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Highland Laddie Gone Mass Market Paperback – April 13, 1991
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From the Inside Flap
In her third outing as amateur sleuth, Elizabeth MacPherson has the chance to revel in the rites of the old country at the annual Glencoe Mountain Games. But the innocent ethnic fair is cursed when the loathed Colin Campbell is found murdered. When a second reveler is found dead, Elizabeth lays to hunt and untangles all....
Top Customer Reviews
This mix of contemporary and historical mysteries is also a key element of her second series. Based in the mountains of eastern Tennessee with titles gleaned from old Appalachian folk songs it is a more serious collection that is rich in the beauty and folklore of the region. My personal favorite is 'She Walks These Hills'.
On the off chance that there is someone out there looking for something a little more irreverent than 'Highland Laddie Gone,' McCrumb has an answer for that, too. The title says it all:
'Bimbos of the Death Sun'
Don't laugh. It won an Edgar.
The story kicks into high gear when the head of Clan Campbell is found dead. It also reaches hilarious heights when Elizabeth's cousin Geoffrey finds himself mixed up in the screwball Scottish Republican Army, and Cameron is mistaken for a British spy.
If you enjoy fast paced and humorous mysteries, pick up a copy of this book. You'll probably want to read the rest of the series once you get started.
Elizabeth is attending the Highland Games with her cousin Geoffrey because she happens to be the Maid of the Cat for Clan Chattan. The cat is an old, toothless mountain lion. There are funny moments with other animals too- keep an eye out for poultry. At the games, she meets a genuine Scot- who has a rather jaundiced view of the American version of things, but who also has an accent that Elizabeth compares to pancake syrup; she falls in love with it almost immediately, and then with the rest of the guy.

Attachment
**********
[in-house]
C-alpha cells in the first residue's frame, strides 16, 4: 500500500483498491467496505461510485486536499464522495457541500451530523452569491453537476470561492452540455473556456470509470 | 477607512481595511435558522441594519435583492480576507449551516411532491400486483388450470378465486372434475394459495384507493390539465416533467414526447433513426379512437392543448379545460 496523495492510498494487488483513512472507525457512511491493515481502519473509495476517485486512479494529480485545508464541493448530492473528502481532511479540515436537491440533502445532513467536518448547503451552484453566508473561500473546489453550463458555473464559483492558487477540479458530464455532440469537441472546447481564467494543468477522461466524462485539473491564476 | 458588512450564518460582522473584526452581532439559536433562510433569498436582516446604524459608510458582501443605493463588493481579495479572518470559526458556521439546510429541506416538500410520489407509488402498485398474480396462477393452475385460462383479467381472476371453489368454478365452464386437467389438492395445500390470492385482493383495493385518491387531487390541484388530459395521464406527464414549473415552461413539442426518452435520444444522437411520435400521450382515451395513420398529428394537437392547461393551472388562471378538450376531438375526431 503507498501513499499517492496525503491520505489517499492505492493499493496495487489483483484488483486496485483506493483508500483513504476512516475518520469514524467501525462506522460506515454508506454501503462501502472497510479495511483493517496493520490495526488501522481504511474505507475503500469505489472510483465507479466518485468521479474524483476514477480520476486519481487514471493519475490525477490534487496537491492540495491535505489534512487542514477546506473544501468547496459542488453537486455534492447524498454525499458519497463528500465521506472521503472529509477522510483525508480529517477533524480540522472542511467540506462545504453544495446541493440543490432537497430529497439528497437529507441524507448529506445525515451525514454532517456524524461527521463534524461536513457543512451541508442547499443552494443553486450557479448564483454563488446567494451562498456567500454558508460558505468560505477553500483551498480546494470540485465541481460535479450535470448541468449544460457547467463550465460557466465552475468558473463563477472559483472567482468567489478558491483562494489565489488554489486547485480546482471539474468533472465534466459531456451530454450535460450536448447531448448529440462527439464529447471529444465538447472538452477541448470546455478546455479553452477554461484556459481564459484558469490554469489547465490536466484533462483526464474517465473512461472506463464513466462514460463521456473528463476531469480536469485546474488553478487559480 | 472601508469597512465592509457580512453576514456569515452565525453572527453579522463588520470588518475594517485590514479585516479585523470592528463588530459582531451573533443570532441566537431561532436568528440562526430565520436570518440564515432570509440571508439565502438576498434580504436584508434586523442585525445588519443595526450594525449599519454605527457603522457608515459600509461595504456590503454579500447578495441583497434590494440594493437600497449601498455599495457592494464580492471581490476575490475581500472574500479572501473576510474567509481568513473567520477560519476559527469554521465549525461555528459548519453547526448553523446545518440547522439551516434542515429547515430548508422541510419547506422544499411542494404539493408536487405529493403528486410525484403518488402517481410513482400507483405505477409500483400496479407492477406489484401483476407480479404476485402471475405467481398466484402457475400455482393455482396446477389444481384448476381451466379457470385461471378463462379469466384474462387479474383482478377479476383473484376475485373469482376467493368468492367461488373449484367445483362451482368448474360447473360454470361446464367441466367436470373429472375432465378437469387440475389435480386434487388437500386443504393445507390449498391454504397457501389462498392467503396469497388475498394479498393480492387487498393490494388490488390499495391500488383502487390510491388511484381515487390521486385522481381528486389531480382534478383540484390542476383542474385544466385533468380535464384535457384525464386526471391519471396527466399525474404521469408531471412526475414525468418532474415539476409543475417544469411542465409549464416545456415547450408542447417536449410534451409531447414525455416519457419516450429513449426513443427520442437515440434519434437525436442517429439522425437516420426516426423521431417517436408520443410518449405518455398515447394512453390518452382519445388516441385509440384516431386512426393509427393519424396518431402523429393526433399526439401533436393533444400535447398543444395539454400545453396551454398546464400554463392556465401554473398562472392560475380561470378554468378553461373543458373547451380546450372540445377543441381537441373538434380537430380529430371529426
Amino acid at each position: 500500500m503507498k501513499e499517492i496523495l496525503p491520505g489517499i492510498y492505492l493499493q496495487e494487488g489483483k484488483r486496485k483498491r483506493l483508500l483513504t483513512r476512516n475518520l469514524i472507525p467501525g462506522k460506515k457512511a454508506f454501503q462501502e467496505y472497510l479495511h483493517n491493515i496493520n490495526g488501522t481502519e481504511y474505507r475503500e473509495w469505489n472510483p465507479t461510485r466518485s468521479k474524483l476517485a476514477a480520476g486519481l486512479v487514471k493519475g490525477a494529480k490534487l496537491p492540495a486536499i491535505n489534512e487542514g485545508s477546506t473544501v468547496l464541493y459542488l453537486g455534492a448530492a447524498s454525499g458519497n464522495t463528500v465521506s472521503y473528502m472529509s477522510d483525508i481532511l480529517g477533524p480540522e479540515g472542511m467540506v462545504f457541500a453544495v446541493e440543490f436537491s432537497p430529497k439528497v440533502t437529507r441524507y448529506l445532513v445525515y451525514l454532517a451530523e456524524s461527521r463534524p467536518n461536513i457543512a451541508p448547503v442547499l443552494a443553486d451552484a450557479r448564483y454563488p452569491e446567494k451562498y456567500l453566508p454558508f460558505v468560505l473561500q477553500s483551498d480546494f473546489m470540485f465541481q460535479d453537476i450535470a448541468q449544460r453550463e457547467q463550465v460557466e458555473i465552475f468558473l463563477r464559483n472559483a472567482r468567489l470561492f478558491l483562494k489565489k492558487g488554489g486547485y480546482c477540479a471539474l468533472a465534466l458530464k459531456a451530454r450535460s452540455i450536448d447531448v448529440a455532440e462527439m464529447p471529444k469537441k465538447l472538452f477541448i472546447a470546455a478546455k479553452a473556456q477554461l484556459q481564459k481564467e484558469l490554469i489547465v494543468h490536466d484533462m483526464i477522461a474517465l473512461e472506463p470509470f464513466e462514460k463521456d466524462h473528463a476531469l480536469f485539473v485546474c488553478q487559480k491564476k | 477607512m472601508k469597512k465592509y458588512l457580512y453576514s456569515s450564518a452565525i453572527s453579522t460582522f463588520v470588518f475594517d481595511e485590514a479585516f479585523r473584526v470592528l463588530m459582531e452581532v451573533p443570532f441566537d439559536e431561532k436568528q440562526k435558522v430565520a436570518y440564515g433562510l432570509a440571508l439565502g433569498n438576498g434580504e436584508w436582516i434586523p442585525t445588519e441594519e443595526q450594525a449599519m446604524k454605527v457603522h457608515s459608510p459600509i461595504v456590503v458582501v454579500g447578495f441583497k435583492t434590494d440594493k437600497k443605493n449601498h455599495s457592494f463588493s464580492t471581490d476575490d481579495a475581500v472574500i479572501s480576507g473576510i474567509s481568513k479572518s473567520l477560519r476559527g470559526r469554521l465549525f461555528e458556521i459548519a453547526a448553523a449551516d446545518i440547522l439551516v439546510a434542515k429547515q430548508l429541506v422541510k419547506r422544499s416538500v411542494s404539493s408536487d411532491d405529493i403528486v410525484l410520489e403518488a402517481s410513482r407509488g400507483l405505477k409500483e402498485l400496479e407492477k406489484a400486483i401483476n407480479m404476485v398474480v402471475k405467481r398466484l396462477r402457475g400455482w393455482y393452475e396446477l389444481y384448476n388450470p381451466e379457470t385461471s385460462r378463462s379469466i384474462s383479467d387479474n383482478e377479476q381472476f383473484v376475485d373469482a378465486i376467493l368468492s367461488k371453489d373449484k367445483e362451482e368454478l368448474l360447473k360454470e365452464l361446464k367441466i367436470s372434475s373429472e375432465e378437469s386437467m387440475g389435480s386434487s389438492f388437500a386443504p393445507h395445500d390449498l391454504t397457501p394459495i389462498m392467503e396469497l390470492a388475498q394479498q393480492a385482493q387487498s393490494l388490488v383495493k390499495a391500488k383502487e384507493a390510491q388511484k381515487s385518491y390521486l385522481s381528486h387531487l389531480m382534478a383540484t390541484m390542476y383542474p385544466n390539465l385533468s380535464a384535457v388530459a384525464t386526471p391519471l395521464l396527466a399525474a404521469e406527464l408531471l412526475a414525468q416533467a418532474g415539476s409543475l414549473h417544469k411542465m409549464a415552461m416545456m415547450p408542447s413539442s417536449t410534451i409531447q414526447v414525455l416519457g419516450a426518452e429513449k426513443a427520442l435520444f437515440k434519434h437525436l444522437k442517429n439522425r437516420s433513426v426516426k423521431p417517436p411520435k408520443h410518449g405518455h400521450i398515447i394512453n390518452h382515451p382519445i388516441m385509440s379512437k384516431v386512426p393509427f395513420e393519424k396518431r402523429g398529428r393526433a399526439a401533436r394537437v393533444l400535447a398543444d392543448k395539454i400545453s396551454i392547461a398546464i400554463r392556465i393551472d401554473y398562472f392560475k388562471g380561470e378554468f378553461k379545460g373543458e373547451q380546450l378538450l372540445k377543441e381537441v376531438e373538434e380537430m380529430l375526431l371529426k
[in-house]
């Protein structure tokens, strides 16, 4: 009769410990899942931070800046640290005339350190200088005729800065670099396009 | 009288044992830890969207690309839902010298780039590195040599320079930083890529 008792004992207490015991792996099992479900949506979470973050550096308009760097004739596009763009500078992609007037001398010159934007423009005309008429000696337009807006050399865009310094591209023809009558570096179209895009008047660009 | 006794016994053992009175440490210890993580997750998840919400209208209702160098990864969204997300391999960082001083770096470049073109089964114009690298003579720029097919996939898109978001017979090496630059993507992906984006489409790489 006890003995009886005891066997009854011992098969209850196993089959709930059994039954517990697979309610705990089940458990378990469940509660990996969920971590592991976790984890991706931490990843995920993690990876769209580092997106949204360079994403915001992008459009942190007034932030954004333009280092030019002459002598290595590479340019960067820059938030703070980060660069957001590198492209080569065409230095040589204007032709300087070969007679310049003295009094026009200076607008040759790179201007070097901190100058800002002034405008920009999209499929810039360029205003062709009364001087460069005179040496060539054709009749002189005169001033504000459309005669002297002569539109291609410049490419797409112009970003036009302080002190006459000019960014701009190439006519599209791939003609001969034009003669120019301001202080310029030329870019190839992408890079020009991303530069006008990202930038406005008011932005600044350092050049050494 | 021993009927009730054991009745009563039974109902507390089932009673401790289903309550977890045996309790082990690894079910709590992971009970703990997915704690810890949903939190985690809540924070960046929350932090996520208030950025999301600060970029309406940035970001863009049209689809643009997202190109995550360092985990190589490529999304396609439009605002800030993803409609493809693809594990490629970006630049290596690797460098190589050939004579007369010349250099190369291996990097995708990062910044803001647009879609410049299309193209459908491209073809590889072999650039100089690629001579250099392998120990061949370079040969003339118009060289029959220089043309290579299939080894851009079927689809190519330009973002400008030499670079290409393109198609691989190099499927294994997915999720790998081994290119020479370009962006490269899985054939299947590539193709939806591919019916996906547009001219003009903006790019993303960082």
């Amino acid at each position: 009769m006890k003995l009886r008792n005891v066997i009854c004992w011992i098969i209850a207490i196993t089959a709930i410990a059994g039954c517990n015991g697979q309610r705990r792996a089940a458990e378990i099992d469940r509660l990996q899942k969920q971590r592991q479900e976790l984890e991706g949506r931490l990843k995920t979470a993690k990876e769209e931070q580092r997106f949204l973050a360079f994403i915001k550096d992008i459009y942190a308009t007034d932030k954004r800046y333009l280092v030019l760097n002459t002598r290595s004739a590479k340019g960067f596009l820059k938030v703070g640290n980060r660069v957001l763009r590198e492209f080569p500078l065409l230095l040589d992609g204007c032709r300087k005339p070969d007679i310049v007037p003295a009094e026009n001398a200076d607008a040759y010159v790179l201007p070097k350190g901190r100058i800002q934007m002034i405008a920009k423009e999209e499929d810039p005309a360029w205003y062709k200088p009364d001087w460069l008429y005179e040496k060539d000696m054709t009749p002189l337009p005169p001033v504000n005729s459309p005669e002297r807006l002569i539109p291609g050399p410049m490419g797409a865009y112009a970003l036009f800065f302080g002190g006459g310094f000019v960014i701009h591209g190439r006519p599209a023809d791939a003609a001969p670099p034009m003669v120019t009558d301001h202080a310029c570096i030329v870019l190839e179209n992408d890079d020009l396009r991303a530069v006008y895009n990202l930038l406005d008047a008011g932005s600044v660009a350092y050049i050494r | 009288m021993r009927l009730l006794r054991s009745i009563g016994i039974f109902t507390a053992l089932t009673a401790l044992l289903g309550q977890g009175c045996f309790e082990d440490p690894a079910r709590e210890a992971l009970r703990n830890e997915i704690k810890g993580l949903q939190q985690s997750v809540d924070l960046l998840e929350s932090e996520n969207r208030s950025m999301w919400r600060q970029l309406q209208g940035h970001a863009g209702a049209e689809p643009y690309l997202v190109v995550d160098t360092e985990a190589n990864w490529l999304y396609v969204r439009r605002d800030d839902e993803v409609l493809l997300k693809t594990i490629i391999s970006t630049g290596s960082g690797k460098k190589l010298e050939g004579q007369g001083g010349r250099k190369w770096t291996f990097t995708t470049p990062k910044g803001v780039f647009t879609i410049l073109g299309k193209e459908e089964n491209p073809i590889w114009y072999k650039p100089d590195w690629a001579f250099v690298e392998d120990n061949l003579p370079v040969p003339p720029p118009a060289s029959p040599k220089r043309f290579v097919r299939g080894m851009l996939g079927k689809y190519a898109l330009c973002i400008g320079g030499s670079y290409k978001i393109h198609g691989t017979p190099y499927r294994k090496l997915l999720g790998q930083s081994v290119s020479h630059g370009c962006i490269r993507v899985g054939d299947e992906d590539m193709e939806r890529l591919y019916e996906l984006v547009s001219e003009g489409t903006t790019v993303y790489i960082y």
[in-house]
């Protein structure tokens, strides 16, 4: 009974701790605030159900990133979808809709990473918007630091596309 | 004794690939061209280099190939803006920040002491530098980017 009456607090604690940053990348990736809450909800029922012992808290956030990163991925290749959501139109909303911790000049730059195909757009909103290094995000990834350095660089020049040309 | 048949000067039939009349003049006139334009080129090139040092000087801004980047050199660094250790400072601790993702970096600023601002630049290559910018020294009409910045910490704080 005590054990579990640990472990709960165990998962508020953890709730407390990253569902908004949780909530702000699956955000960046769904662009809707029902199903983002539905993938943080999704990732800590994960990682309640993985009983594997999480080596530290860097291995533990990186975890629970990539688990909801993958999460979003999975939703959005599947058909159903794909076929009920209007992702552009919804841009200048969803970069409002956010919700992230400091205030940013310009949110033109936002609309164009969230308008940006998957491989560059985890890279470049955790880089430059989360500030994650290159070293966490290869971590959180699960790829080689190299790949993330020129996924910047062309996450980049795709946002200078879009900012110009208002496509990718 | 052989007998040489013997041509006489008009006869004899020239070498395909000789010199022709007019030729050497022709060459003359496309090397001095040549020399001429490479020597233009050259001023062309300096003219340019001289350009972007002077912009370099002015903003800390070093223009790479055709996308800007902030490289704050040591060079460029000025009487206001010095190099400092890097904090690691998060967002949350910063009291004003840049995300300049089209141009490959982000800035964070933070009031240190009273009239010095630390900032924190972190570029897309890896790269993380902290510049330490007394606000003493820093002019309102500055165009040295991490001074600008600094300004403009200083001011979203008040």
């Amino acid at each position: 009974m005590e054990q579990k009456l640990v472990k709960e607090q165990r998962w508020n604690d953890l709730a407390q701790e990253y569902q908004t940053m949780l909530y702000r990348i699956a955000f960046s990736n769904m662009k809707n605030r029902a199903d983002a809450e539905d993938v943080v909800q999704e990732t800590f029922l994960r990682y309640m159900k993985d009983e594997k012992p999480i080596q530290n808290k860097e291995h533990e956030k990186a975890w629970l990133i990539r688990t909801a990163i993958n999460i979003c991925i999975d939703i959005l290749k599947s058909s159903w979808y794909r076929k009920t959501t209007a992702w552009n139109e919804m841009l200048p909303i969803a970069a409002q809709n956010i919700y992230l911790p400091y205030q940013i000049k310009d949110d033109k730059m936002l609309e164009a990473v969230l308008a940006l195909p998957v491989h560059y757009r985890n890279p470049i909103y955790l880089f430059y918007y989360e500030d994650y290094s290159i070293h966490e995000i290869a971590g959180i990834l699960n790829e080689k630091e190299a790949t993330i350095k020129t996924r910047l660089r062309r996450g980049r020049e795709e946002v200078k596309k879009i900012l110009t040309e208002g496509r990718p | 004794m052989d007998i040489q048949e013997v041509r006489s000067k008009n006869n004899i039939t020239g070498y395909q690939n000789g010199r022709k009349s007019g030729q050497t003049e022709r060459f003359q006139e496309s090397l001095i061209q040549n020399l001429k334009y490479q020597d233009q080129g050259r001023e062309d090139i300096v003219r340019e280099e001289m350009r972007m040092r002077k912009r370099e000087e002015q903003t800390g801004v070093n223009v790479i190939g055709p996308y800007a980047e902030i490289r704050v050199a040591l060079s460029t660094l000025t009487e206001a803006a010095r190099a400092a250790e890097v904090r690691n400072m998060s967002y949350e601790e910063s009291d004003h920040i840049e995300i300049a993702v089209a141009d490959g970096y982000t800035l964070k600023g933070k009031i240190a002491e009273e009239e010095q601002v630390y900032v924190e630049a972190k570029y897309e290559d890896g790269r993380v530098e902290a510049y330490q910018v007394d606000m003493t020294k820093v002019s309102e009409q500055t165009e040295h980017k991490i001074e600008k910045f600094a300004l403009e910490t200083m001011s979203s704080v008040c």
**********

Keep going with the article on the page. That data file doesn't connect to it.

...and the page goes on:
The person who is murdered certainly deserves it, as is often the case in McCrumb's stories. She writes really good nasty people.
For me, perhaps the funniest part of the book is near the end. The officer who has been working on the case also happens to be part of a Civil War recreation group- costumes, battles, etc. Elizabeth is talking to him about the next event that's going to use the grounds after the Games are finished. It's the SCA, who dress up in medieval costumes and hold jousting tournaments. About this group, "those people are weird" says Clan Chattan Maid of the Cat to Confederal Colonel Lightfoot MacDonald!!
There's also a subtext of Shakespeare throughout this book, particularly as lines from the Scottish play are key to one part of the mystery. But McCrumb shows an easy felicity with the Bard in other ways, too, belying the super-regional Appalachian setting and tone.
Perhaps my favorite thing about McCrumb is her ability to immerse the reader in quirky sub-cultures, honoring their earnestness while at the same time poking good-natured fun at them. (See Bimbos of the Death Sun for a great send-up of sci-fi/fantasy conventioning.) She walks a fine line here, showing us both the fun and the foolishness of American Highland festivals, but her amateur detective, Elizabeth MacPherson, is just naive enough and just self-conscious enough to not only pull off that balance, but also epitomize it.
Most Recent Customer Reviews
Cute, quite funny at times. I don't know much about Scotland so some of the language was beyond me, but that didn't make the book less appealing.Published 11 months ago by EMILY ZELKIN
This is such a good book. it's funny and I love the characters. Barbara Rosenblat is the best narrator ever.Published 13 months ago by joyce anderson
Sharyn McCrumb's novels are always a wonderful read.
This particular book is set in Virginia, but could just as easily have been set at Grandfather Mountain in Western... Read more
Quick, fun read. I enjoyed it. Elizabeth is fun to hang around. I'm not a scot, but I like a good tartan.Published 23 months ago by Mrs O